true. they're not quite the same, though, are they, at ar? you can't touch them. not that you could touch that, obviously. no, for goodness�* sake. don't touch it, we'll all be in trouble. listen, there's one thing about ar they still do need to solve, though. what's that? it's the ar groove and the ar hair. oh, dear, have i still got that on my forehead? yeah, and my hair's all over the place. once you've sorted that, ar, we are in. anyway, that is it for the shortcut of click for this week from the v&a museum. the full—length version is waiting for you right now on iplayer. as ever, you can keep up with the team on social media. find us on youtube, instagram, facebook and twitter at @bbcclick. hello, there. we have seen some huge contrasts in weather conditions again today. some parts of scotland and northern england, wales, and the south—west have been
gloriously bright and sunny but cold elsewhere, it has been grey and gloomy. and there is little change as we move into part two of the weekend, some areas across the north and west some sunshine and other areas holding on that cloud. there is this area blocking the high pressure setting to the north of the uk, very few isobars in the chart and the winds will remain light but still quite breezy through the channel and into the far south—west. through tonight, where we hold on to the cloud, temperatures will hover above freezing, at four to seven degrees. but under clearer skies, in scotland and northern england in particular, it will turn cold, a widespread frost here and the risk of some dense mist and fog patches, too. so, for sunday, it is a cold start across certain parts of the north and in towards wales and the south—west and frost and mist and fog but here, you will have the sunshine. there is a greater chance of seeing a few breaks in the cloud from northern ireland but much of central, southern and eastern england will stay rather grey and gloomy once again with perhaps even a little bit of drizzle in the thickest of the cloud.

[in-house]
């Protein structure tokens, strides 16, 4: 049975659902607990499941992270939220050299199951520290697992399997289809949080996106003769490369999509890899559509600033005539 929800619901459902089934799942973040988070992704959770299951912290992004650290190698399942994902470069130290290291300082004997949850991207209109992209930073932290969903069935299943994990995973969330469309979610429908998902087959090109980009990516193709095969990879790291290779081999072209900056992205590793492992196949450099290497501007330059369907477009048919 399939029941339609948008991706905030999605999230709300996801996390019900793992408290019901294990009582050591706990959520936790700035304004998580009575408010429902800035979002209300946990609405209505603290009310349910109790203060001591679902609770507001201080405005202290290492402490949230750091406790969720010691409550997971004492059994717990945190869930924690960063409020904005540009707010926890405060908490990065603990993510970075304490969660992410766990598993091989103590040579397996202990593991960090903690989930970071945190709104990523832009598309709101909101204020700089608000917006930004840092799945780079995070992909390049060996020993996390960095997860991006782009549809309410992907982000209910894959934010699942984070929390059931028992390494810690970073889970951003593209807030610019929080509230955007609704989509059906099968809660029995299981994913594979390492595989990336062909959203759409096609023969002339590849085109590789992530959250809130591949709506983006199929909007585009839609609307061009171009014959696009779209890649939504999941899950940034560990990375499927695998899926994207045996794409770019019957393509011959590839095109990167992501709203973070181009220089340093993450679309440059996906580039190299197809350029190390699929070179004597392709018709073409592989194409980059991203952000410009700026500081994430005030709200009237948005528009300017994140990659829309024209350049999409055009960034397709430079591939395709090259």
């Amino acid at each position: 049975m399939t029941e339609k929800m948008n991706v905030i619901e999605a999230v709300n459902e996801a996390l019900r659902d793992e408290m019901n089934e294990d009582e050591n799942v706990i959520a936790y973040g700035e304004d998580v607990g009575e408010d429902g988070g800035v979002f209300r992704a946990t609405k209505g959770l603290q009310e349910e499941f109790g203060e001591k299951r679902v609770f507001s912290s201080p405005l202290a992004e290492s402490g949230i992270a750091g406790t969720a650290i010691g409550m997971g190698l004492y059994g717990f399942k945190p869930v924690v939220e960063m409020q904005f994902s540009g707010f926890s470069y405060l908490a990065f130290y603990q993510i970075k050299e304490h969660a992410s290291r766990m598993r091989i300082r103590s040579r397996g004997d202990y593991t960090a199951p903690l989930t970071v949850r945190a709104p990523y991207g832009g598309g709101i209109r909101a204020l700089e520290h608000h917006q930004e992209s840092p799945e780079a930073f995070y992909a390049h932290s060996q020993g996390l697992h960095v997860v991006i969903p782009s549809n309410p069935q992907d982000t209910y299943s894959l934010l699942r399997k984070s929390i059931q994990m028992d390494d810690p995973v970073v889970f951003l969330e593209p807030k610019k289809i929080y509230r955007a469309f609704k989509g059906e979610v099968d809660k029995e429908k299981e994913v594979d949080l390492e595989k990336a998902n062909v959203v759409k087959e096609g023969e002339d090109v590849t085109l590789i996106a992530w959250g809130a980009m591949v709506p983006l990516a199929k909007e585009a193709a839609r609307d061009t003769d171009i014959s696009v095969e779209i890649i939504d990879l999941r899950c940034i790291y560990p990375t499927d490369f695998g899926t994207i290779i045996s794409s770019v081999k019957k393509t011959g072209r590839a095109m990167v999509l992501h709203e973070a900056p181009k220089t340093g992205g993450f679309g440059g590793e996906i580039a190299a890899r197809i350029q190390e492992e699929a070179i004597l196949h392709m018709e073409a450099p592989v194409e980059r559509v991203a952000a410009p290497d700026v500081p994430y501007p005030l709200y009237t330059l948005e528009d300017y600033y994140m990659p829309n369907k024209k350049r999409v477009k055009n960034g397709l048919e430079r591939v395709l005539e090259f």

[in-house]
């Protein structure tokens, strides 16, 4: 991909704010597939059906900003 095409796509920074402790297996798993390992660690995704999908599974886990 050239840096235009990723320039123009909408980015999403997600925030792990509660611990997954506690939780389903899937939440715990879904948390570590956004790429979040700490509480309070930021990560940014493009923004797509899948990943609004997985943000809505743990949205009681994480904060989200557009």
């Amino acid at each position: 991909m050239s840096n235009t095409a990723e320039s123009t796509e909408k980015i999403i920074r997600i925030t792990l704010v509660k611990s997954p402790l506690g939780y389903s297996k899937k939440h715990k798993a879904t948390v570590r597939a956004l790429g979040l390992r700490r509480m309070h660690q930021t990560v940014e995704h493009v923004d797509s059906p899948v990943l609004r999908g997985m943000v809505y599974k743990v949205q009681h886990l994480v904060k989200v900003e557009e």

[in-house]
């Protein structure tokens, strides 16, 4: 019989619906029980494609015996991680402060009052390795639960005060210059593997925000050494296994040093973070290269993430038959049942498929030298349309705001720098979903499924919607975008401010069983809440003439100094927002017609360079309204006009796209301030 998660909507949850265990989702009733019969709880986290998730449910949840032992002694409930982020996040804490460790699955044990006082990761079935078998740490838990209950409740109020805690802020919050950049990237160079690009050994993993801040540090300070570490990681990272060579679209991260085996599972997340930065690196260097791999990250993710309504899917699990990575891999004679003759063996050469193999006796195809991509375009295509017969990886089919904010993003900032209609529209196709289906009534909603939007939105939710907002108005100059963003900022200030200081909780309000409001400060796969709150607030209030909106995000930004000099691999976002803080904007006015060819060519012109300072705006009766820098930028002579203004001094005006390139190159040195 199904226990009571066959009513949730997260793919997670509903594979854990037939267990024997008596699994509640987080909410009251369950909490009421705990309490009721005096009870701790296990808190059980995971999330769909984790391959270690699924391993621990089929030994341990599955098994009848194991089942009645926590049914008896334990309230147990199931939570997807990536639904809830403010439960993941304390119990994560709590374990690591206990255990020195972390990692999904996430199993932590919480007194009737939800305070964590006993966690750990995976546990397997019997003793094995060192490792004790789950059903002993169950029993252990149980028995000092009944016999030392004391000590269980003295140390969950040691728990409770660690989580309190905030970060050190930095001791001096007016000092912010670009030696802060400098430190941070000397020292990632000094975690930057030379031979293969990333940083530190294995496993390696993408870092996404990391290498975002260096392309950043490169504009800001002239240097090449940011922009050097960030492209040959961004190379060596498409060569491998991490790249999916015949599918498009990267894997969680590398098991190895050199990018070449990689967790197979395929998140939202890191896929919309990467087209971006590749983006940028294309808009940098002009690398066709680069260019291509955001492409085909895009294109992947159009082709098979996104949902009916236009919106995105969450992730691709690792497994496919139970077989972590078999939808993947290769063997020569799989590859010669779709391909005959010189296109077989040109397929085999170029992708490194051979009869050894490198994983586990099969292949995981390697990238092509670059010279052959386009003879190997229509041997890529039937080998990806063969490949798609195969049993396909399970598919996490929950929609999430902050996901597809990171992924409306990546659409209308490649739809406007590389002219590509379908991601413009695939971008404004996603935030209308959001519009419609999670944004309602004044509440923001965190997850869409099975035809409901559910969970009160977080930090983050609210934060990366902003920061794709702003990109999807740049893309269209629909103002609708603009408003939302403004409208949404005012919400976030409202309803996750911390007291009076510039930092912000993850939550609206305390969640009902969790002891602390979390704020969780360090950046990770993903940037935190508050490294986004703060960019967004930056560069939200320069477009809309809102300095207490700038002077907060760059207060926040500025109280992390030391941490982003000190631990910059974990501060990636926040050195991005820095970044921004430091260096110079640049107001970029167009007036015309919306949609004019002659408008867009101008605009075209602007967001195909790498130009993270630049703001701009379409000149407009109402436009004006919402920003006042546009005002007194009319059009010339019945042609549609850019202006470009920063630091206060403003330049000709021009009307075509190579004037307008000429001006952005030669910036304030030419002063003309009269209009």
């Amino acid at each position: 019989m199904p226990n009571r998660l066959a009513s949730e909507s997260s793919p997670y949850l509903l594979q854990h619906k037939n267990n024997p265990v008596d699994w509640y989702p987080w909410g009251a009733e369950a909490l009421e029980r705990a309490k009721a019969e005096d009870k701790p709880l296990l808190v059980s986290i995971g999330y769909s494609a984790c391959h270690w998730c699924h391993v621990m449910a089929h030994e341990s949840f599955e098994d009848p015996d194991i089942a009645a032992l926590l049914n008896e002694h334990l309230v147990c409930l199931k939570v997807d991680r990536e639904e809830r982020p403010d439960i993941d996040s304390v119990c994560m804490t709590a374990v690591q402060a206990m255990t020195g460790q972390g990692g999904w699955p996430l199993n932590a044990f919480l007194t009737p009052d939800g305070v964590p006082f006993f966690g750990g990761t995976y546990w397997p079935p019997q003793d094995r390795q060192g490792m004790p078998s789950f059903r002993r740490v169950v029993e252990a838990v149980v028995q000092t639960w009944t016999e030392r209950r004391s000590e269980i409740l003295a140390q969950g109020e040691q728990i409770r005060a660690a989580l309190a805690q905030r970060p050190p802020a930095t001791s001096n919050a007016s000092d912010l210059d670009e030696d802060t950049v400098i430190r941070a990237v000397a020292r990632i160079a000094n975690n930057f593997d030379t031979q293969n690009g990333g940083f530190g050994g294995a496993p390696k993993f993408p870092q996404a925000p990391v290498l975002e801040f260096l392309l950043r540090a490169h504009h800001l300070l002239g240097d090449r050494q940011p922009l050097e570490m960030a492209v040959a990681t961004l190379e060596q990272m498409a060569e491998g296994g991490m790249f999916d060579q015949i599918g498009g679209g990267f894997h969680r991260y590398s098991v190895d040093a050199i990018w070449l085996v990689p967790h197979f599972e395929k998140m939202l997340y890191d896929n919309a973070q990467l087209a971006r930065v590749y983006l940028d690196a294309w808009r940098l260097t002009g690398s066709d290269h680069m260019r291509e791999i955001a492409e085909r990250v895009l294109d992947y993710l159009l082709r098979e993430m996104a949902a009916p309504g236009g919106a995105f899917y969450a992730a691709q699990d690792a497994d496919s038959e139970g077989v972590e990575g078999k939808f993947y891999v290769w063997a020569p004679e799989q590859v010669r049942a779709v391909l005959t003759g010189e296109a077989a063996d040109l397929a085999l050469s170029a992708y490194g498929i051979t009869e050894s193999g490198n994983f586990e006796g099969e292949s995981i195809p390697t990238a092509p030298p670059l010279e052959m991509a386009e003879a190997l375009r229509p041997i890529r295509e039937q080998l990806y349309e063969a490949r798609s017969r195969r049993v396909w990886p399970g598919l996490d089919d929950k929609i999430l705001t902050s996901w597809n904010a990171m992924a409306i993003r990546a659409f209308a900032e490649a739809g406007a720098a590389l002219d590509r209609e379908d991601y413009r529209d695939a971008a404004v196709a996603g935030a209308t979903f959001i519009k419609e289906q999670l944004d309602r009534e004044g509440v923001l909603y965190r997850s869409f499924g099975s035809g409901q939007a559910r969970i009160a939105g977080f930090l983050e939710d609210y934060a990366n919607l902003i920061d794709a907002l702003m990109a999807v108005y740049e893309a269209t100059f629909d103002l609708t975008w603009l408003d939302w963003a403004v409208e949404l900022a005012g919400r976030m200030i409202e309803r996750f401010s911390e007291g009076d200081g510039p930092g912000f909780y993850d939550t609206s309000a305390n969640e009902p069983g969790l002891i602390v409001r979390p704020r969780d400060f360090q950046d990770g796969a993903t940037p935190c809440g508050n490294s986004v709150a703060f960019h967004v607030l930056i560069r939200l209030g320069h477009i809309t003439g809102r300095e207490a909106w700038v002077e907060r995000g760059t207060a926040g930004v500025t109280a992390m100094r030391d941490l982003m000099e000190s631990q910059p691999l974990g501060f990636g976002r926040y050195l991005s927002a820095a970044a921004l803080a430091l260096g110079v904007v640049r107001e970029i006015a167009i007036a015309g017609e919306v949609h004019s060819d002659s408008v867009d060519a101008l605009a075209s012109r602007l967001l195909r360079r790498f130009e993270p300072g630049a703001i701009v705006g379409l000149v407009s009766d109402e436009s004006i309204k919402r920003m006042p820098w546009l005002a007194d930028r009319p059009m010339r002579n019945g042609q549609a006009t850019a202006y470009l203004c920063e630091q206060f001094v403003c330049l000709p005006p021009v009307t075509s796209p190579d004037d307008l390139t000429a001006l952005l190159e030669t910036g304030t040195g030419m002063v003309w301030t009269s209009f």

and those temperatures will be knocked down, five to seven degrees will be typical, but even colder than that when we start the day frosty. through sunday night, it is a similar performance, we have lots of cloud in central and southern and eastern areas and across northern ireland where the skies are clear it will turn cold and frosty. there will be mist and fog, temperatures hovering above four to seven degrees under that blanket of cloud. and then we come into the new working week from monday, it looks pretty similar, a lot of cloud around, they could be picture around seeing some breaks in that cloud in towards the central and eastern england, some parts of southern england haven't seen the sunshine for nearly a week so that would be a bit of a welcome change. with the best of the sunshine again across parts of scotland, perhaps wales, too, temperatures ranging from around one or two degrees to around seven or eight degrees. then, as we move through the run—up to christmas, we could start to see these weather fronts working their way in from the south—west, milder air, but colder air will continue to battle in from the north as well so we become in a sort of battleground around
this is bbc news with the latest headlines for viewers in the uk and around the world. lord frost, the man in charge of the uk's brexit negotiations, has resigned citing concerns over the "direction" of boris johnson's government. the dutch prime minister puts his country into a tough new lockdown as the latest coronavirus variant spreads. translation: the netherlands are going to lockdown again from tomorrow. the netherlands is again shutting down. that is unavoidable because of the fifth wave that is coming with the omicron variant. another 90,000 covid cases are reported across the uk, as the mayor of london declares a major incident in the capital. a frantic search for survivors is under way in the philippines after at least 3! people are killed by typhoon rai.